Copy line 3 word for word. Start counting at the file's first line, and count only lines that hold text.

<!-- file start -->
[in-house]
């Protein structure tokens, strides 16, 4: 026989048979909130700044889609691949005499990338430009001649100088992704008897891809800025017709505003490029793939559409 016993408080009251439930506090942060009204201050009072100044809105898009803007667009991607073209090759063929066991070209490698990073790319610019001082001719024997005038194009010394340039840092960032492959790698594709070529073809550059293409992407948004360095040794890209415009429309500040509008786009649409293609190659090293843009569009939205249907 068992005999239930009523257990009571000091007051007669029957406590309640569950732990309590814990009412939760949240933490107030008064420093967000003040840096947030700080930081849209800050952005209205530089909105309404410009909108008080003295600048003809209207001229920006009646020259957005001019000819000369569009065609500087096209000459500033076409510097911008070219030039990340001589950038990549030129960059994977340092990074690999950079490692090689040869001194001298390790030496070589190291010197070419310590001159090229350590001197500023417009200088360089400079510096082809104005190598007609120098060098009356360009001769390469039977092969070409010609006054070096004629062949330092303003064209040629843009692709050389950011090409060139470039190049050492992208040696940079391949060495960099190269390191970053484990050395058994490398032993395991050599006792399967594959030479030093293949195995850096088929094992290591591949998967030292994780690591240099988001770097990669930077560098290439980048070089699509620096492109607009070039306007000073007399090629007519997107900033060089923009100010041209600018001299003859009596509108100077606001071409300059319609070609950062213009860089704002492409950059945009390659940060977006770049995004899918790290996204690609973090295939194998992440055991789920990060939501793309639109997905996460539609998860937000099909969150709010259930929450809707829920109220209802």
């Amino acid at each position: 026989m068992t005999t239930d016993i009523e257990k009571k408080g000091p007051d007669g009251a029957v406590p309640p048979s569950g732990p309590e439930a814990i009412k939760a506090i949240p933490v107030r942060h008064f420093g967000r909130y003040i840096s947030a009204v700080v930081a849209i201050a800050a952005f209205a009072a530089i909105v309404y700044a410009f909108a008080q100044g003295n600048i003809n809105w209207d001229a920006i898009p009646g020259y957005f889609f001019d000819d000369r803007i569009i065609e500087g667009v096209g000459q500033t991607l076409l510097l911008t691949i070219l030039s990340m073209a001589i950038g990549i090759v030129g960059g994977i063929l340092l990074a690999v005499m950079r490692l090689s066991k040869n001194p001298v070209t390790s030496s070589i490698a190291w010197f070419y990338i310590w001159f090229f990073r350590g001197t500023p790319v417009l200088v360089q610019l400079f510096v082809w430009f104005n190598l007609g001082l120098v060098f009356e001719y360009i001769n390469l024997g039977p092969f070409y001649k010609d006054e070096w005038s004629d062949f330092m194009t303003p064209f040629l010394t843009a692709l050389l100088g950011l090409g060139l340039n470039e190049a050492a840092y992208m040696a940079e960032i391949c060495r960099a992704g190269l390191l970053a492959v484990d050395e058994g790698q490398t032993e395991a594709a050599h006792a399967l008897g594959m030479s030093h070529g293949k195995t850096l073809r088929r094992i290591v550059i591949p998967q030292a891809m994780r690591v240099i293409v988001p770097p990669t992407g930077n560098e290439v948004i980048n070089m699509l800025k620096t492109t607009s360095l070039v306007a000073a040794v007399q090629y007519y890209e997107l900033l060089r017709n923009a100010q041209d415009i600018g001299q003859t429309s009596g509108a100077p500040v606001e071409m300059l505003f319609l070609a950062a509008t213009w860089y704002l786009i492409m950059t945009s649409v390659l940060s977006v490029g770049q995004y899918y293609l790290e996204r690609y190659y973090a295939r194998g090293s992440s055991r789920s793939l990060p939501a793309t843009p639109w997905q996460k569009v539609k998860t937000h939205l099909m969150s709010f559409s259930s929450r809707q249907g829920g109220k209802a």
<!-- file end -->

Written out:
């Amino acid at each position: 026989m068992t005999t239930d016993i009523e257990k009571k408080g000091p007051d007669g009251a029957v406590p309640p048979s569950g732990p309590e439930a814990i009412k939760a506090i949240p933490v107030r942060h008064f420093g967000r909130y003040i840096s947030a009204v700080v930081a849209i201050a800050a952005f209205a009072a530089i909105v309404y700044a410009f909108a008080q100044g003295n600048i003809n809105w209207d001229a920006i898009p009646g020259y957005f889609f001019d000819d000369r803007i569009i065609e500087g667009v096209g000459q500033t991607l076409l510097l911008t691949i070219l030039s990340m073209a001589i950038g990549i090759v030129g960059g994977i063929l340092l990074a690999v005499m950079r490692l090689s066991k040869n001194p001298v070209t390790s030496s070589i490698a190291w010197f070419y990338i310590w001159f090229f990073r350590g001197t500023p790319v417009l200088v360089q610019l400079f510096v082809w430009f104005n190598l007609g001082l120098v060098f009356e001719y360009i001769n390469l024997g039977p092969f070409y001649k010609d006054e070096w005038s004629d062949f330092m194009t303003p064209f040629l010394t843009a692709l050389l100088g950011l090409g060139l340039n470039e190049a050492a840092y992208m040696a940079e960032i391949c060495r960099a992704g190269l390191l970053a492959v484990d050395e058994g790698q490398t032993e395991a594709a050599h006792a399967l008897g594959m030479s030093h070529g293949k195995t850096l073809r088929r094992i290591v550059i591949p998967q030292a891809m994780r690591v240099i293409v988001p770097p990669t992407g930077n560098e290439v948004i980048n070089m699509l800025k620096t492109t607009s360095l070039v306007a000073a040794v007399q090629y007519y890209e997107l900033l060089r017709n923009a100010q041209d415009i600018g001299q003859t429309s009596g509108a100077p500040v606001e071409m300059l505003f319609l070609a950062a509008t213009w860089y704002l786009i492409m950059t945009s649409v390659l940060s977006v490029g770049q995004y899918y293609l790290e996204r690609y190659y973090a295939r194998g090293s992440s055991r789920s793939l990060p939501a793309t843009p639109w997905q996460k569009v539609k998860t937000h939205l099909m969150s709010f559409s259930s929450r809707q249907g829920g109220k209802a």